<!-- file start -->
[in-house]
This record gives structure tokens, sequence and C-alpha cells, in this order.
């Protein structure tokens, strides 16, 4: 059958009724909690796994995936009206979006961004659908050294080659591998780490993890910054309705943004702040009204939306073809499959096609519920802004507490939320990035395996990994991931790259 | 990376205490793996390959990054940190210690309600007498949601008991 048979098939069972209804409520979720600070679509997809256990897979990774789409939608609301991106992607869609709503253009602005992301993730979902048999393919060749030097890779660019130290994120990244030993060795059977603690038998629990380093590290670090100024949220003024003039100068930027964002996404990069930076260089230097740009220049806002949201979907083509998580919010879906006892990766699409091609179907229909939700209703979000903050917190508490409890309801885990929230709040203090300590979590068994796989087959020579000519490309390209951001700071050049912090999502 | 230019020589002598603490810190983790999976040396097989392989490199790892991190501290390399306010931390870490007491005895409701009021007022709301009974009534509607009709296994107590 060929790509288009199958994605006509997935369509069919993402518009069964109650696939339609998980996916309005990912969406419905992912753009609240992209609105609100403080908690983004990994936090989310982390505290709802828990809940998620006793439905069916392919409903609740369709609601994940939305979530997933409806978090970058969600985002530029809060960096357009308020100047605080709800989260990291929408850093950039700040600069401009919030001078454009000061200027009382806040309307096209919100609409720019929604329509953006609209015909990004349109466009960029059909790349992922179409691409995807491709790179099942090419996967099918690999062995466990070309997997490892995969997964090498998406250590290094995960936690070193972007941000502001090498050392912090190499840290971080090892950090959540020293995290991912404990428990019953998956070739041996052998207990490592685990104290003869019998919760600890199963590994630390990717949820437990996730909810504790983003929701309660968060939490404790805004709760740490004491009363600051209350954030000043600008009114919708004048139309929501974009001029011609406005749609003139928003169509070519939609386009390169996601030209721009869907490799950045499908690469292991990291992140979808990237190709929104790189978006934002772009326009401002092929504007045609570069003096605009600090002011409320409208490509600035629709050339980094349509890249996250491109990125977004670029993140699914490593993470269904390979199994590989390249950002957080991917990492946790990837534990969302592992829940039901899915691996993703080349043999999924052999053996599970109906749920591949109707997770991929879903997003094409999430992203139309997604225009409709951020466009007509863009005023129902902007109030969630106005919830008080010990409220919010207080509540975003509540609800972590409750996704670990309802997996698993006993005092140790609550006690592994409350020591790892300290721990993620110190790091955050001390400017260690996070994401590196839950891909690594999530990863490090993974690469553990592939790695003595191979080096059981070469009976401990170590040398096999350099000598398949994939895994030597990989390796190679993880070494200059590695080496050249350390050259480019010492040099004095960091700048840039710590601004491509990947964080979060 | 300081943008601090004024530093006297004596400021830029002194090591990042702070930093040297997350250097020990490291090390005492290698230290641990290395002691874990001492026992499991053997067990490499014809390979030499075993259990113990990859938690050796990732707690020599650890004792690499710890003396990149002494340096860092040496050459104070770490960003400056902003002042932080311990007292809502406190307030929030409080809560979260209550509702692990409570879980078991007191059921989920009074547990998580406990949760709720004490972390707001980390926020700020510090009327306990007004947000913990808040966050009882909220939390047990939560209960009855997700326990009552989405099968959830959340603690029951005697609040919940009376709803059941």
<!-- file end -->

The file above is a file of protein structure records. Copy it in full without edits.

[in-house]
This record gives structure tokens, sequence and C-alpha cells, in this order.
């Protein structure tokens, strides 16, 4: 059958009724909690796994995936009206979006961004659908050294080659591998780490993890910054309705943004702040009204939306073809499959096609519920802004507490939320990035395996990994991931790259 | 990376205490793996390959990054940190210690309600007498949601008991 048979098939069972209804409520979720600070679509997809256990897979990774789409939608609301991106992607869609709503253009602005992301993730979902048999393919060749030097890779660019130290994120990244030993060795059977603690038998629990380093590290670090100024949220003024003039100068930027964002996404990069930076260089230097740009220049806002949201979907083509998580919010879906006892990766699409091609179907229909939700209703979000903050917190508490409890309801885990929230709040203090300590979590068994796989087959020579000519490309390209951001700071050049912090999502 | 230019020589002598603490810190983790999976040396097989392989490199790892991190501290390399306010931390870490007491005895409701009021007022709301009974009534509607009709296994107590 060929790509288009199958994605006509997935369509069919993402518009069964109650696939339609998980996916309005990912969406419905992912753009609240992209609105609100403080908690983004990994936090989310982390505290709802828990809940998620006793439905069916392919409903609740369709609601994940939305979530997933409806978090970058969600985002530029809060960096357009308020100047605080709800989260990291929408850093950039700040600069401009919030001078454009000061200027009382806040309307096209919100609409720019929604329509953006609209015909990004349109466009960029059909790349992922179409691409995807491709790179099942090419996967099918690999062995466990070309997997490892995969997964090498998406250590290094995960936690070193972007941000502001090498050392912090190499840290971080090892950090959540020293995290991912404990428990019953998956070739041996052998207990490592685990104290003869019998919760600890199963590994630390990717949820437990996730909810504790983003929701309660968060939490404790805004709760740490004491009363600051209350954030000043600008009114919708004048139309929501974009001029011609406005749609003139928003169509070519939609386009390169996601030209721009869907490799950045499908690469292991990291992140979808990237190709929104790189978006934002772009326009401002092929504007045609570069003096605009600090002011409320409208490509600035629709050339980094349509890249996250491109990125977004670029993140699914490593993470269904390979199994590989390249950002957080991917990492946790990837534990969302592992829940039901899915691996993703080349043999999924052999053996599970109906749920591949109707997770991929879903997003094409999430992203139309997604225009409709951020466009007509863009005023129902902007109030969630106005919830008080010990409220919010207080509540975003509540609800972590409750996704670990309802997996698993006993005092140790609550006690592994409350020591790892300290721990993620110190790091955050001390400017260690996070994401590196839950891909690594999530990863490090993974690469553990592939790695003595191979080096059981070469009976401990170590040398096999350099000598398949994939895994030597990989390796190679993880070494200059590695080496050249350390050259480019010492040099004095960091700048840039710590601004491509990947964080979060 | 300081943008601090004024530093006297004596400021830029002194090591990042702070930093040297997350250097020990490291090390005492290698230290641990290395002691874990001492026992499991053997067990490499014809390979030499075993259990113990990859938690050796990732707690020599650890004792690499710890003396990149002494340096860092040496050459104070770490960003400056902003002042932080311990007292809502406190307030929030409080809560979260209550509702692990409570879980078991007191059921989920009074547990998580406990949760709720004490972390707001980390926020700020510090009327306990007004947000913990808040966050009882909220939390047990939560209960009855997700326990009552989405099968959830959340603690029951005697609040919940009376709803059941």